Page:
Living in a semi-urban as I do, it is easy to forget that the wilderness is always nearby.   Since the onset of the 2019 coronavirus, unexpected encounters with the wild have become the new norm.  Today, it was the bat and the butterflies along the trail.  Yesterday, it was a doe and her fawn outside the kitchen window, dragonflies leading the way on a nearby trail, and a skunk scampering across a street in broad daylight.  

Throughout different cultures, the presence of wild species carries timely messages.  The bat, for example, signifies letting go of anything that comes in the way of our divine nature.  That can be old habits that cloud our thinking, clinging to the impermanent, attitudes of judgment, and self-indulgent behaviors.   For most of us, this type of letting go feels like a loss of life as we know it.   The butterflies inspire us to have the courage to let go and embrace the gentler, wiser aspects of our humanness.   

For me, there is some comfort in this ancient observation that the microcosm reflects the macrocosm, and vice versa   Whenever I am not clear about what is happening within the wilderness of my own mind, I turn off my phone, put on my sneakers, and go out for a walk, even if only for ten or fifteen minutes.  As I walk, I remember that there are insects and microbes in the ground beneath me, even if it is paved over.  That helps me remember my embodiment is like a cell within the living organisms of the earth and universe.  Whether it is a bat or a butterfly, a redwood or a rose, most often some other being during my walk attracts my attention and sheds light onto whatever had moved me to the walk in the first place.  

It is nearly impossible to make sense of the scope of death and upheaval that has come with the presence of the coronavirus, but I take solace and hope from other species that if we heed their subtle messages, the road ahead will be much less painful.  It is time for us to let go of our habitual distractions, and instead step up to the responsibility of being attentive, caring, loving, and compassionate to all beings.  If we read the words of St. Teresa of Avila again and again, we may indeed discover that this is a time to rise up to our truest selves.   I am willing to try this steeper path and hope you will join me. In the meantime, please stay well.

Practice
This short practice invites an appreciation of being part of the larger whole.

Prepare – 

  • If possible, find a safe and comfortable place to be seated outside.  Inside is also fine.    
    • Wherever you are, acknowledge the surface beneath you by offering a silent appreciation for its steady support.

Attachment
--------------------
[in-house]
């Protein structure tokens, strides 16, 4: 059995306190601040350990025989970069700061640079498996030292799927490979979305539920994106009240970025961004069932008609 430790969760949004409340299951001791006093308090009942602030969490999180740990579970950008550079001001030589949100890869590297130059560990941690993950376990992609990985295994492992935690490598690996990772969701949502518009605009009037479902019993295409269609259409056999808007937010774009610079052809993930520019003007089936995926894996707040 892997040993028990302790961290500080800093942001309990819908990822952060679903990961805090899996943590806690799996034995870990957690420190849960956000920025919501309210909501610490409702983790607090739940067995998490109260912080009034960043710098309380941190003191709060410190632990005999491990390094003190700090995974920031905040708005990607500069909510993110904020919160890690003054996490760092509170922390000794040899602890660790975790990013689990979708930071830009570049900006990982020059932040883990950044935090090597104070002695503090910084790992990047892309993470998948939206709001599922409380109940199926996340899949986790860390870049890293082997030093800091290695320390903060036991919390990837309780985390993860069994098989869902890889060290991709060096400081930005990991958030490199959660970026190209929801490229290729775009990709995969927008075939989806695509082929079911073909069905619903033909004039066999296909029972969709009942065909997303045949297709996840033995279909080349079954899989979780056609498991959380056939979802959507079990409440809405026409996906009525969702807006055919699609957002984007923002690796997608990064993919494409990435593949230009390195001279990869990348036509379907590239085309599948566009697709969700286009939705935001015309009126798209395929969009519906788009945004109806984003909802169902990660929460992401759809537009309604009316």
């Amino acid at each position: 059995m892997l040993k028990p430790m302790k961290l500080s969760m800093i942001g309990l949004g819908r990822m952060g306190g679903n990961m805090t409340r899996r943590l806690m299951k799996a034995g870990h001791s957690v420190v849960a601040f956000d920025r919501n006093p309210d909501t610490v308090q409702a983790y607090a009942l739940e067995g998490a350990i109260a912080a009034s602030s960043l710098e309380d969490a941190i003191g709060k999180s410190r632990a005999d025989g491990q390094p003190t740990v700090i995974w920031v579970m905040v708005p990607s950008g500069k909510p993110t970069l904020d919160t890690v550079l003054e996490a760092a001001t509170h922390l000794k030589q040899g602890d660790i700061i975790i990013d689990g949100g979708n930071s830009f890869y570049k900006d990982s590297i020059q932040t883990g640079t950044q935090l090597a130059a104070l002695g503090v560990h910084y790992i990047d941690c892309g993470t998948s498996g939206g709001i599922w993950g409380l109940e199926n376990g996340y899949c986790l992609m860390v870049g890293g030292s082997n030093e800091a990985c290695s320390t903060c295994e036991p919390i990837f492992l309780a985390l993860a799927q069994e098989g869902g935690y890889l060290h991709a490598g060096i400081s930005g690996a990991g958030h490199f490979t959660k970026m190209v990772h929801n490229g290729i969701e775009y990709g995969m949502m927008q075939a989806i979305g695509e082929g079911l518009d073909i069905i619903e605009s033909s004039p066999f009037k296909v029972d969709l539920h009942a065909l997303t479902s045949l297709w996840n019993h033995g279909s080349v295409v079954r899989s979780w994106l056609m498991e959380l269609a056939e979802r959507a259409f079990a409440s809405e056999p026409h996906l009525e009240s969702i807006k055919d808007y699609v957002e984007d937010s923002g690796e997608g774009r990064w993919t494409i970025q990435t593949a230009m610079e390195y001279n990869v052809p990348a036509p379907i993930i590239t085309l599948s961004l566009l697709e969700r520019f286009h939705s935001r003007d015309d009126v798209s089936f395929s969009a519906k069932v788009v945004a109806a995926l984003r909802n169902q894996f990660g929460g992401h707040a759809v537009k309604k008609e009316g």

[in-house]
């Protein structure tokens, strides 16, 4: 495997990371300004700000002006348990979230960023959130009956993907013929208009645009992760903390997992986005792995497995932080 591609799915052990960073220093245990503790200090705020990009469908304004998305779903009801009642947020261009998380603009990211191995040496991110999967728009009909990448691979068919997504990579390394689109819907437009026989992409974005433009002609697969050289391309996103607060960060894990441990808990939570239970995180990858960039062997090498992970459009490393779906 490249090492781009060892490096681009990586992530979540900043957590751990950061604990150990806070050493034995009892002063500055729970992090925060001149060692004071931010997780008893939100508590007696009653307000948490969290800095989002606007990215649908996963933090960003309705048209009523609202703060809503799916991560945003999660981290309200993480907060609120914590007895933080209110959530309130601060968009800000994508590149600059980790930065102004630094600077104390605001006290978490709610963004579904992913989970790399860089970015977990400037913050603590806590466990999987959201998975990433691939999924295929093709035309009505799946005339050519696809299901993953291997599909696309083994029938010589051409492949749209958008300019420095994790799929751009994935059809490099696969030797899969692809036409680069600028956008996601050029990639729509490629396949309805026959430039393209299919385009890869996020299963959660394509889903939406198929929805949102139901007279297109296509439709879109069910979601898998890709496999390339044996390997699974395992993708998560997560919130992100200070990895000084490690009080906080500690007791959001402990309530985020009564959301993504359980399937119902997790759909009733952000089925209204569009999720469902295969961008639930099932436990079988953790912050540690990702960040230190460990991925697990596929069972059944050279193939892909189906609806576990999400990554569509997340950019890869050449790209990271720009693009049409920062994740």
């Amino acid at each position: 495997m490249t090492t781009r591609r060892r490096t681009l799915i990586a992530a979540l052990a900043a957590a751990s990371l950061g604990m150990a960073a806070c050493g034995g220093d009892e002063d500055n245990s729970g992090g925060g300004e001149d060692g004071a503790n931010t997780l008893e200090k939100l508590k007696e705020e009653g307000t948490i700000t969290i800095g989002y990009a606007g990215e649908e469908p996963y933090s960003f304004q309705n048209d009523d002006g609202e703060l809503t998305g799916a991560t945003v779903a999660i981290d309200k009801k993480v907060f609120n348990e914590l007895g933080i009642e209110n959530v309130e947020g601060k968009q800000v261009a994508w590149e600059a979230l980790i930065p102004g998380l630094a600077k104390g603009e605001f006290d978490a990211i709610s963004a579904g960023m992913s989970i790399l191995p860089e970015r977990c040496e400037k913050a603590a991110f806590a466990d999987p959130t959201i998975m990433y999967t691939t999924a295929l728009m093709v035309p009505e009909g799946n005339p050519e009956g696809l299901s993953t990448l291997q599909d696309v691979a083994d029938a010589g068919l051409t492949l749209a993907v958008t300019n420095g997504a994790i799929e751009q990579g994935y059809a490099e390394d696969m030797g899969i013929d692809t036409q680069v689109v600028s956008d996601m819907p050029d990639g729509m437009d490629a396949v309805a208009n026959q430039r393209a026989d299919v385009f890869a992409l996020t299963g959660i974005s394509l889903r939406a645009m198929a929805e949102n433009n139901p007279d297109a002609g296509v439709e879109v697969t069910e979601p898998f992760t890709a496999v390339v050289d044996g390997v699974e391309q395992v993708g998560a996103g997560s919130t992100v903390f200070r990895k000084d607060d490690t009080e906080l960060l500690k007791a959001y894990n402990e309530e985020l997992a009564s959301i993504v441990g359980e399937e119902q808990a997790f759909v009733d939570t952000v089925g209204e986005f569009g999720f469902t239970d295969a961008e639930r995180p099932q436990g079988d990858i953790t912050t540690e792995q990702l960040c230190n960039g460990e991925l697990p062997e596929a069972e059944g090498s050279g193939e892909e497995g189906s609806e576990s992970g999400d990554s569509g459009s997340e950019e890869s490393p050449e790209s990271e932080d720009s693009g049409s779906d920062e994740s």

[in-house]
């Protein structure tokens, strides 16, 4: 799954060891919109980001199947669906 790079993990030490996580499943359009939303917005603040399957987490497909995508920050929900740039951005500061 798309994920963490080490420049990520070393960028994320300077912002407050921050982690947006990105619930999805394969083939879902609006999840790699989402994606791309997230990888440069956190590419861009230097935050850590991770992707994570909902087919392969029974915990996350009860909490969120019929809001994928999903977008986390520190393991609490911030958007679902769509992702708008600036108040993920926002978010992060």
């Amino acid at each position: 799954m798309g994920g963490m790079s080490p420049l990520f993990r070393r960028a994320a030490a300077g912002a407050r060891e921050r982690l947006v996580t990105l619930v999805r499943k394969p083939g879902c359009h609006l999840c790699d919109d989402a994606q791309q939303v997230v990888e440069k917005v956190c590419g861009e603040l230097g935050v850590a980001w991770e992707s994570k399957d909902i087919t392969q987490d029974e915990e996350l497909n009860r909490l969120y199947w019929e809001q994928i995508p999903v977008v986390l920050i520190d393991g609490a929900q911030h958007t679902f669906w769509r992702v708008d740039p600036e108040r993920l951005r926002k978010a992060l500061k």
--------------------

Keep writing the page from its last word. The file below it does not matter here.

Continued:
• Allow your hands to rest on your thighs or on your lap.
  •  Acknowledge the space around you – front, back, sides, and above.  Invite awareness that as you sit and move through the world, this space is always there.  It offers you complete awareness of your surroundings. 
    • Note:  We often only relate to what is directly in front of us, especially when using our technological tools.  Yet, we take in and share information holistically.

Practice – 

  • Soften your gaze and the area around your eyes.  Imagine you are looking from the back of your head rather than from the surface of your eyes. 
  • Keeping your 360° awareness, allow your breath to move into your lungs – front, back, sides, lowest and uppermost parts of the lungs.
    • Without forcing, breathe with this awareness for six breaths.
  • For three breaths, invite your arms to move with your breath:
    • As you inhale, allow your arms to move out to the sides, slightly back, and overhead.  If you have shoulder conditions, please adjust as needed.
    • As you exhale, allow your arms to return to the sides of your body.
  • For three breaths:
    • Bring your palms into a soft lotus bud shape (gentle prayer position) in front of your heart. 
      • Pause for a breath
    • Keeping your palms in prayer position, inhale your hands overhead, taking them up the center line of your torso and face to overhead. 
      • Pause there for a breath.
    • Keeping your palms in prayer position, exhale your hands back to your heart center.  Repeat.
  • Allow your hands to rest in your lap.

Transition back into your day – 

  • Sit quietly for a few moments.  
  • Then, consider ways you might move through your day with awareness of the world around you.
  • When you are ready, return to your day.    

This poem is translated by Daniel Ladinsky and appears in Mala of the Heart: 108 Sacred Poems, page 73, edited by Ravi Nathwani and Kate Vogt and published by New World Library.  H E A R T H is posted each new and full moon.  KateVogt©2020. 

NOW AVAILABLE!!   My new book “Our Inherited Wisdom”  54 Inspirations from Nature and Poetry  (click for online purchase).  This is a perfect companion for your personal reflections. 

Owl

Owl

As you fill with wisdom,
and your heart with love,
there ’s no more thirst.  

There ’s only an unselfed patience
waiting on the doorsill, a silence
which doesn’t listen to advice
from people passing on the street.   

Sanai